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Pilgrims of hope -- Holy Year of 2025

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The real goal of each Holy Year is an increase in personal holiness of all the members of the church.

Father Robert M.

More than 700 years ago, the first recorded celebration of a Jubilee or Holy Year was proclaimed by the then-Pope Boniface VIII. Over the centuries, ordinary Holy Years have been celebrated every 50 years and since the late 15th century every 25 years. There have been Extraordinary Holy Years decreed by various popes during this time as well.
The church sees the origins of Holy Years in the Old Testament, specifically in the Book of Leviticus, where God commands Moses to summon the people of Israel to a special year to be observed every 50 years. "You shall hallow the 50th year and proclaim liberty throughout the land, to all its inhabitants; it shall be a jubilee for you when each of you shall return to his property and each of you shall return to his family. This 50th year is to be a jubilee year for you: you will not sow, you will not harvest the un-gathered corn, you will not gather the untrimmed vine. The jubilee is to be a holy thing to you, you will eat what comes from the fields." (Leviticus 25, 10-14)
These special years were to be a kind of year-long retreat from the usual activity of life -- a time when people could pray, ponder, and plan for the next 50 years while, at the same time, seeking reconciliation with God and fellow human beings and reconciling with those from whom they had become alienated.

On May 9, 2024, the Solemnity of the Ascension of Our Lord and Savior Jesus Christ, Pope Francis is scheduled to issue the "bull of indiction" -- the solemn decree announcing the Holy Year 2025. We already know that the Holy Year will be several days longer than a calendar year. This one will open on Dec. 24, 2024, and conclude on Jan. 6, 2026.
Prayer and pilgrimage, then, are the marks of Holy Years.
The Holy Year begins with the opening in Rome of the Holy Door at the Papal Basilica of St. Peter at the Vatican. The Holy Doors of the other papal basilicas -- St. John Lateran (the cathedral of the Diocese of Rome), St. Mary Major, and St. Paul outside the Walls -- will be opened soon thereafter.
In some way, the opening of the four Holy Doors is a dramatic sign of "Welcome to Rome," especially for Catholics, but also to all Christians and all people of goodwill to come to the Eternal City on pilgrimage to pray.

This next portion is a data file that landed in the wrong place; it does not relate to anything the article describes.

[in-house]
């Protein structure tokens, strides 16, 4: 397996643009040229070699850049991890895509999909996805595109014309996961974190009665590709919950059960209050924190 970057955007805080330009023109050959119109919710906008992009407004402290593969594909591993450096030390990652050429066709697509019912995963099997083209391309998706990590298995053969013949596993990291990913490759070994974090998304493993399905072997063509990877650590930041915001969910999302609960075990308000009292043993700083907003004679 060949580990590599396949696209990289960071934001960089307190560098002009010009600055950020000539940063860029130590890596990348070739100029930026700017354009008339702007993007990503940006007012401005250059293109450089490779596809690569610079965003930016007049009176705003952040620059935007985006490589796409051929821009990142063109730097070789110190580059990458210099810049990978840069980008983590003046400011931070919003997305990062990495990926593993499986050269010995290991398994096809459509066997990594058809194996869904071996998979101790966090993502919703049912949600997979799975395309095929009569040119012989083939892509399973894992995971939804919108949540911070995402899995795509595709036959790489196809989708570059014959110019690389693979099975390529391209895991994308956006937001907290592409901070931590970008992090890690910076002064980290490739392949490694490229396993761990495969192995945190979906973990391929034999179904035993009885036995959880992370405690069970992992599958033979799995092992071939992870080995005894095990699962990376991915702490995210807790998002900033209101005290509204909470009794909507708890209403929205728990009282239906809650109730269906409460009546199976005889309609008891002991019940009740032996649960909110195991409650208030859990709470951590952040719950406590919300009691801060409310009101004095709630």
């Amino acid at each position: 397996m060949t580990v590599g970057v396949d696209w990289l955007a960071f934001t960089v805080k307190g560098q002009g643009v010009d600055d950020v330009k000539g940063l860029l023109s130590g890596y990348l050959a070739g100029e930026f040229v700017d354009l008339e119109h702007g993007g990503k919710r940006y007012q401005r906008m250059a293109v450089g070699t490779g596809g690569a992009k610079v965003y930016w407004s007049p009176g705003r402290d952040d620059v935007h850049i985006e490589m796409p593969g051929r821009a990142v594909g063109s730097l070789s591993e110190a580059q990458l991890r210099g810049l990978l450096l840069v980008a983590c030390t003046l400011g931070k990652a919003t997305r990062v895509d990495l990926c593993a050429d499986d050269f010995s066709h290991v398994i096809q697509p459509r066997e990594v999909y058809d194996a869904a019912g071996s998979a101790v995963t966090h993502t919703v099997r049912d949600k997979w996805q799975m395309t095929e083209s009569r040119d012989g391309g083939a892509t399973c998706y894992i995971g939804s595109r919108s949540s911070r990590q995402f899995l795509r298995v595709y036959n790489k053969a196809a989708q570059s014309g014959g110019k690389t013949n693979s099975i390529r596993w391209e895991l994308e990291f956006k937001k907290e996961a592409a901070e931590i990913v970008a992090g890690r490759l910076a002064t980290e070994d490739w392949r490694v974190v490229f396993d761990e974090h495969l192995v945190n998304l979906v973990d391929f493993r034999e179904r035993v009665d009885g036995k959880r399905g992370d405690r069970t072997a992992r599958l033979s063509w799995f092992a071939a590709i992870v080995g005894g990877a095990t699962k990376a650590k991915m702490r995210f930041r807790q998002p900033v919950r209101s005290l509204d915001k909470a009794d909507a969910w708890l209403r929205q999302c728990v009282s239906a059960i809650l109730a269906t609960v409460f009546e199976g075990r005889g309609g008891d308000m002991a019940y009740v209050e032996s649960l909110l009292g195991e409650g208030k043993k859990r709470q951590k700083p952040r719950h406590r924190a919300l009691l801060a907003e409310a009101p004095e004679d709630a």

Pope Francis has set the theme of this Holy Year as "Peregrinantes in Spem" or "Pilgrims of Hope." This underlines that all of us are on the way together and that this journey together is begun and sustained in hope and ends for each of us, ultimately, in the possession of the vision of the Blessed Trinity.
While pilgrimages throughout this year to Rome can be made at any point -- they're expecting millions over the more than year-long event -- there are special days for particular groups (e.g. Communications, Jan. 24; Military, Feb. 8; Artists, Feb. 16; Deacons, Feb. 21-23; Bishops, June 25; Priests, June 25-27). Check out the complete list www.iubilaeum2025.va/content/dam/iubilaeum2025/calendario/PDF/ENG-CAL.pdf.
The real goal of each Holy Year is an increase in personal holiness of all the members of the church. In addition to pilgrimages to Rome or to other pilgrimage sites to be announced, the tried-and-true practices of the church -- especially the celebration of the sacraments -- but also our public and private devotions, our deeds of service and charity and our efforts to bring justice and peace are a good starting point.
All of us in the church can make a checklist of what we're doing well and perhaps what we could do better or even what we have to start doing, no matter our age, location, or vocation. Various checklists are available about the Christian life. Part Three of the Catechism of the Catholic Church is a great place to review how we live the Christian faith. Quicker lists include the Ten Commandments, The Beatitudes, the Spiritual and the Corporal Works of Mercy, and The Commandments of the Church. These provide handy measuring sticks for us to see how we are doing and perhaps how we could do more.
During the Holy Year, you'll be able to keep up with what's happening through the pages of The Pilot.
The Holy See has created a dedicated website for the Jubilee: www.iubilaeum2025.va/en.html -- it is also available in other modern languages, which you can access from the link. At that site, you can also find the Holy Year App: www.iubilaeum2025.va/en/applicazione.html.
Our collaborators at Pilot Printing have started to make resources available. Bookmark this link: www.PilotPrintingShop.net.

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